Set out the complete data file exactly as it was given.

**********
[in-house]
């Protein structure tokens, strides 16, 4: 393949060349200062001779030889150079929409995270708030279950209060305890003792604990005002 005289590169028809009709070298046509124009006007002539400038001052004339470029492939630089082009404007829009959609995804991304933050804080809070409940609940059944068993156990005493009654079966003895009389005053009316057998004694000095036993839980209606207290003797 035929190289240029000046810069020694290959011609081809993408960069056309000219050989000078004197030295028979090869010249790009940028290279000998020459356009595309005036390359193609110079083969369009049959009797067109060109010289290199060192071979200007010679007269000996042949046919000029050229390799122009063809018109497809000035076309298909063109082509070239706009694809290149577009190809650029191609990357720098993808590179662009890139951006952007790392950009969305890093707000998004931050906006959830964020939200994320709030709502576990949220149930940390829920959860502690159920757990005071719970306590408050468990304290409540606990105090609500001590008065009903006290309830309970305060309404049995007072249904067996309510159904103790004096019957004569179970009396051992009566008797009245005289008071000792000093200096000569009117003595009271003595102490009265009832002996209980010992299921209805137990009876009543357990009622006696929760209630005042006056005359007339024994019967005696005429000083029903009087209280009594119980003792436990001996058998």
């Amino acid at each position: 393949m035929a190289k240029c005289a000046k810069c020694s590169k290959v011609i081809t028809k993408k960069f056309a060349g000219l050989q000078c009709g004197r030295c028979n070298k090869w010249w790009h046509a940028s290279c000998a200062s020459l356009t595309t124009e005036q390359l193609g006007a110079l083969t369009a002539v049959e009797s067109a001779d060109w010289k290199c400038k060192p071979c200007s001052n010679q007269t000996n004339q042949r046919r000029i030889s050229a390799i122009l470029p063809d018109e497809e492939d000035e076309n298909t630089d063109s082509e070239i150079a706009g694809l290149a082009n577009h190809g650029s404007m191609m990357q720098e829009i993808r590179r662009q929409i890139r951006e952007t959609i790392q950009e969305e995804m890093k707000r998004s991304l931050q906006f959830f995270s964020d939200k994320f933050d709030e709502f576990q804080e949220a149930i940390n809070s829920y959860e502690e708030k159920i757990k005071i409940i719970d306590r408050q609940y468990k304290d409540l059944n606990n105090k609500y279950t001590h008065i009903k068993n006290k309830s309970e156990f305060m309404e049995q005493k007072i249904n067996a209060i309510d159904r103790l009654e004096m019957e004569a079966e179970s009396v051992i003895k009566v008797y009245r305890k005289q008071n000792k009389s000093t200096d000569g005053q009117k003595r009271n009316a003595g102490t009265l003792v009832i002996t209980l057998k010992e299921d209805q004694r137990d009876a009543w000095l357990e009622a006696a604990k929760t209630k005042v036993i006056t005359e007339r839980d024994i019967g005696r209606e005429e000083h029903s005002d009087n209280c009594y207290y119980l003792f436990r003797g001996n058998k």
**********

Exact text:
[in-house]
């Protein structure tokens, strides 16, 4: 393949060349200062001779030889150079929409995270708030279950209060305890003792604990005002 005289590169028809009709070298046509124009006007002539400038001052004339470029492939630089082009404007829009959609995804991304933050804080809070409940609940059944068993156990005493009654079966003895009389005053009316057998004694000095036993839980209606207290003797 035929190289240029000046810069020694290959011609081809993408960069056309000219050989000078004197030295028979090869010249790009940028290279000998020459356009595309005036390359193609110079083969369009049959009797067109060109010289290199060192071979200007010679007269000996042949046919000029050229390799122009063809018109497809000035076309298909063109082509070239706009694809290149577009190809650029191609990357720098993808590179662009890139951006952007790392950009969305890093707000998004931050906006959830964020939200994320709030709502576990949220149930940390829920959860502690159920757990005071719970306590408050468990304290409540606990105090609500001590008065009903006290309830309970305060309404049995007072249904067996309510159904103790004096019957004569179970009396051992009566008797009245005289008071000792000093200096000569009117003595009271003595102490009265009832002996209980010992299921209805137990009876009543357990009622006696929760209630005042006056005359007339024994019967005696005429000083029903009087209280009594119980003792436990001996058998």
């Amino acid at each position: 393949m035929a190289k240029c005289a000046k810069c020694s590169k290959v011609i081809t028809k993408k960069f056309a060349g000219l050989q000078c009709g004197r030295c028979n070298k090869w010249w790009h046509a940028s290279c000998a200062s020459l356009t595309t124009e005036q390359l193609g006007a110079l083969t369009a002539v049959e009797s067109a001779d060109w010289k290199c400038k060192p071979c200007s001052n010679q007269t000996n004339q042949r046919r000029i030889s050229a390799i122009l470029p063809d018109e497809e492939d000035e076309n298909t630089d063109s082509e070239i150079a706009g694809l290149a082009n577009h190809g650029s404007m191609m990357q720098e829009i993808r590179r662009q929409i890139r951006e952007t959609i790392q950009e969305e995804m890093k707000r998004s991304l931050q906006f959830f995270s964020d939200k994320f933050d709030e709502f576990q804080e949220a149930i940390n809070s829920y959860e502690e708030k159920i757990k005071i409940i719970d306590r408050q609940y468990k304290d409540l059944n606990n105090k609500y279950t001590h008065i009903k068993n006290k309830s309970e156990f305060m309404e049995q005493k007072i249904n067996a209060i309510d159904r103790l009654e004096m019957e004569a079966e179970s009396v051992i003895k009566v008797y009245r305890k005289q008071n000792k009389s000093t200096d000569g005053q009117k003595r009271n009316a003595g102490t009265l003792v009832i002996t209980l057998k010992e299921d209805q004694r137990d009876a009543w000095l357990e009622a006696a604990k929760t209630k005042v036993i006056t005359e007339r839980d024994i019967g005696r209606e005429e000083h029903s005002d009087n209280c009594y207290y119980l003792f436990r003797g001996n058998k």